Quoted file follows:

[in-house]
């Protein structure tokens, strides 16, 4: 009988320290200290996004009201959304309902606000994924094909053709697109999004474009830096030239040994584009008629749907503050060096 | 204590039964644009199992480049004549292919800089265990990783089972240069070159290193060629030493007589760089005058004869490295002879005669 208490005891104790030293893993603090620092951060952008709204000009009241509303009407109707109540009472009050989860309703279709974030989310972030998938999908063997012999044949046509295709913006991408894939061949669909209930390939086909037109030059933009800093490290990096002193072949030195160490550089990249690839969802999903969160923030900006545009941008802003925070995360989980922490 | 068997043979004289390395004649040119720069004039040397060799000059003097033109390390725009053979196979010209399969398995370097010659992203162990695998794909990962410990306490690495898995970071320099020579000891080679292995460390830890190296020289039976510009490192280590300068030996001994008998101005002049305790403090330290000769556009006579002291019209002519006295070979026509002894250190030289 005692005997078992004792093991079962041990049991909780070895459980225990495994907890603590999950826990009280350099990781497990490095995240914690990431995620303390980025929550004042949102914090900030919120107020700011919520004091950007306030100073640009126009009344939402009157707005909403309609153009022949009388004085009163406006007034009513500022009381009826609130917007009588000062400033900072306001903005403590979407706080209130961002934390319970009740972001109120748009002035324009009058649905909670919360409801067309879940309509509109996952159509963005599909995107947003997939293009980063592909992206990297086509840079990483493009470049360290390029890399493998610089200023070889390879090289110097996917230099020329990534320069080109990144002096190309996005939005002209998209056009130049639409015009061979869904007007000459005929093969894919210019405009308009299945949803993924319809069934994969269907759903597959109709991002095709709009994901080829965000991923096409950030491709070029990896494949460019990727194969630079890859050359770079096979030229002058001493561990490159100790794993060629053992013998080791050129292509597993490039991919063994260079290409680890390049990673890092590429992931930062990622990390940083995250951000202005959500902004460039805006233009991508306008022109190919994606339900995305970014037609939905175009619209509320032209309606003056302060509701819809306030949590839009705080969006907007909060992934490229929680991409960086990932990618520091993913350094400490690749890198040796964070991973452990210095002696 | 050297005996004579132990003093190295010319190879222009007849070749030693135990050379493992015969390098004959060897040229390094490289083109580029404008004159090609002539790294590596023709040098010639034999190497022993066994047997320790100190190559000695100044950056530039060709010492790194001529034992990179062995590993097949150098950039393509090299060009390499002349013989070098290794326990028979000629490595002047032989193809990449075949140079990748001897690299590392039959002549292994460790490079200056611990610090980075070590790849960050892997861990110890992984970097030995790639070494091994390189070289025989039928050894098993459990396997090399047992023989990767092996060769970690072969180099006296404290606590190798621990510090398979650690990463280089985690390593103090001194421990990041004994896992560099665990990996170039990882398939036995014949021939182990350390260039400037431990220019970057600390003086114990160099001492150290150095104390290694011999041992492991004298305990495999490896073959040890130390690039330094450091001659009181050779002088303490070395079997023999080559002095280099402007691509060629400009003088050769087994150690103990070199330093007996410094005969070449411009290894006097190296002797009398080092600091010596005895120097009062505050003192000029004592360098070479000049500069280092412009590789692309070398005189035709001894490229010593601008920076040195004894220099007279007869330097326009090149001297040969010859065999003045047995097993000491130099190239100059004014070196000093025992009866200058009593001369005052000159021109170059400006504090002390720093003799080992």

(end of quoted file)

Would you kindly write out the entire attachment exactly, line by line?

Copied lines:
[in-house]
């Protein structure tokens, strides 16, 4: 009988320290200290996004009201959304309902606000994924094909053709697109999004474009830096030239040994584009008629749907503050060096 | 204590039964644009199992480049004549292919800089265990990783089972240069070159290193060629030493007589760089005058004869490295002879005669 208490005891104790030293893993603090620092951060952008709204000009009241509303009407109707109540009472009050989860309703279709974030989310972030998938999908063997012999044949046509295709913006991408894939061949669909209930390939086909037109030059933009800093490290990096002193072949030195160490550089990249690839969802999903969160923030900006545009941008802003925070995360989980922490 | 068997043979004289390395004649040119720069004039040397060799000059003097033109390390725009053979196979010209399969398995370097010659992203162990695998794909990962410990306490690495898995970071320099020579000891080679292995460390830890190296020289039976510009490192280590300068030996001994008998101005002049305790403090330290000769556009006579002291019209002519006295070979026509002894250190030289 005692005997078992004792093991079962041990049991909780070895459980225990495994907890603590999950826990009280350099990781497990490095995240914690990431995620303390980025929550004042949102914090900030919120107020700011919520004091950007306030100073640009126009009344939402009157707005909403309609153009022949009388004085009163406006007034009513500022009381009826609130917007009588000062400033900072306001903005403590979407706080209130961002934390319970009740972001109120748009002035324009009058649905909670919360409801067309879940309509509109996952159509963005599909995107947003997939293009980063592909992206990297086509840079990483493009470049360290390029890399493998610089200023070889390879090289110097996917230099020329990534320069080109990144002096190309996005939005002209998209056009130049639409015009061979869904007007000459005929093969894919210019405009308009299945949803993924319809069934994969269907759903597959109709991002095709709009994901080829965000991923096409950030491709070029990896494949460019990727194969630079890859050359770079096979030229002058001493561990490159100790794993060629053992013998080791050129292509597993490039991919063994260079290409680890390049990673890092590429992931930062990622990390940083995250951000202005959500902004460039805006233009991508306008022109190919994606339900995305970014037609939905175009619209509320032209309606003056302060509701819809306030949590839009705080969006907007909060992934490229929680991409960086990932990618520091993913350094400490690749890198040796964070991973452990210095002696 | 050297005996004579132990003093190295010319190879222009007849070749030693135990050379493992015969390098004959060897040229390094490289083109580029404008004159090609002539790294590596023709040098010639034999190497022993066994047997320790100190190559000695100044950056530039060709010492790194001529034992990179062995590993097949150098950039393509090299060009390499002349013989070098290794326990028979000629490595002047032989193809990449075949140079990748001897690299590392039959002549292994460790490079200056611990610090980075070590790849960050892997861990110890992984970097030995790639070494091994390189070289025989039928050894098993459990396997090399047992023989990767092996060769970690072969180099006296404290606590190798621990510090398979650690990463280089985690390593103090001194421990990041004994896992560099665990990996170039990882398939036995014949021939182990350390260039400037431990220019970057600390003086114990160099001492150290150095104390290694011999041992492991004298305990495999490896073959040890130390690039330094450091001659009181050779002088303490070395079997023999080559002095280099402007691509060629400009003088050769087994150690103990070199330093007996410094005969070449411009290894006097190296002797009398080092600091010596005895120097009062505050003192000029004592360098070479000049500069280092412009590789692309070398005189035709001894490229010593601008920076040195004894220099007279007869330097326009090149001297040969010859065999003045047995097993000491130099190239100059004014070196000093025992009866200058009593001369005052000159021109170059400006504090002390720093003799080992």